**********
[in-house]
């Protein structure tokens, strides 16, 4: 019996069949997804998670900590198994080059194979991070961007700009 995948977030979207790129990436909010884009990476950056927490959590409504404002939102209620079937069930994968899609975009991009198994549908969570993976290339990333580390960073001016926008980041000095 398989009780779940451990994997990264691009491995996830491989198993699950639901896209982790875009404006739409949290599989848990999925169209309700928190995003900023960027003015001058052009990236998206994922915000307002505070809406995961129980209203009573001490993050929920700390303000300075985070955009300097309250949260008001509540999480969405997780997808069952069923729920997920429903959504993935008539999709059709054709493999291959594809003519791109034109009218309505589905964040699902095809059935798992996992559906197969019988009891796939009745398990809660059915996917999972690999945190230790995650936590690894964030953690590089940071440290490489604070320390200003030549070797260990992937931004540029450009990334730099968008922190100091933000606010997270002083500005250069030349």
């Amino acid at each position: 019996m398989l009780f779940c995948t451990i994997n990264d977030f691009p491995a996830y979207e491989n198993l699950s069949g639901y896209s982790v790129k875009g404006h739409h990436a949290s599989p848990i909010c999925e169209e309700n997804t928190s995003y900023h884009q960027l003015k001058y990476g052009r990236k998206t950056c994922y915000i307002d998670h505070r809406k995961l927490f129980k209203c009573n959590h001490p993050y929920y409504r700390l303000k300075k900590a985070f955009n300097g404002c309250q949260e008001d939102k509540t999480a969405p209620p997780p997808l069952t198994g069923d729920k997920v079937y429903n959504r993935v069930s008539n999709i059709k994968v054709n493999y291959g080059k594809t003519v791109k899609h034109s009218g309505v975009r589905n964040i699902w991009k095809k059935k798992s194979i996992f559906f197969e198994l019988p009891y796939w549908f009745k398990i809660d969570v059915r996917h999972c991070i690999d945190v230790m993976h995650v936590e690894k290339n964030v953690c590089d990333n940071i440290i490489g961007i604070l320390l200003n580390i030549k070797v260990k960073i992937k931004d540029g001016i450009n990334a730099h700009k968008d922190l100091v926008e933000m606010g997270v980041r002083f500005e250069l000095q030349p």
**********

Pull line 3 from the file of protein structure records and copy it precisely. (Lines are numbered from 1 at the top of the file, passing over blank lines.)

């Amino acid at each position: 019996m398989l009780f779940c995948t451990i994997n990264d977030f691009p491995a996830y979207e491989n198993l699950s069949g639901y896209s982790v790129k875009g404006h739409h990436a949290s599989p848990i909010c999925e169209e309700n997804t928190s995003y900023h884009q960027l003015k001058y990476g052009r990236k998206t950056c994922y915000i307002d998670h505070r809406k995961l927490f129980k209203c009573n959590h001490p993050y929920y409504r700390l303000k300075k900590a985070f955009n300097g404002c309250q949260e008001d939102k509540t999480a969405p209620p997780p997808l069952t198994g069923d729920k997920v079937y429903n959504r993935v069930s008539n999709i059709k994968v054709n493999y291959g080059k594809t003519v791109k899609h034109s009218g309505v975009r589905n964040i699902w991009k095809k059935k798992s194979i996992f559906f197969e198994l019988p009891y796939w549908f009745k398990i809660d969570v059915r996917h999972c991070i690999d945190v230790m993976h995650v936590e690894k290339n964030v953690c590089d990333n940071i440290i490489g961007i604070l320390l200003n580390i030549k070797v260990k960073i992937k931004d540029g001016i450009n990334a730099h700009k968008d922190l100091v926008e933000m606010g997270v980041r002083f500005e250069l000095q030349p």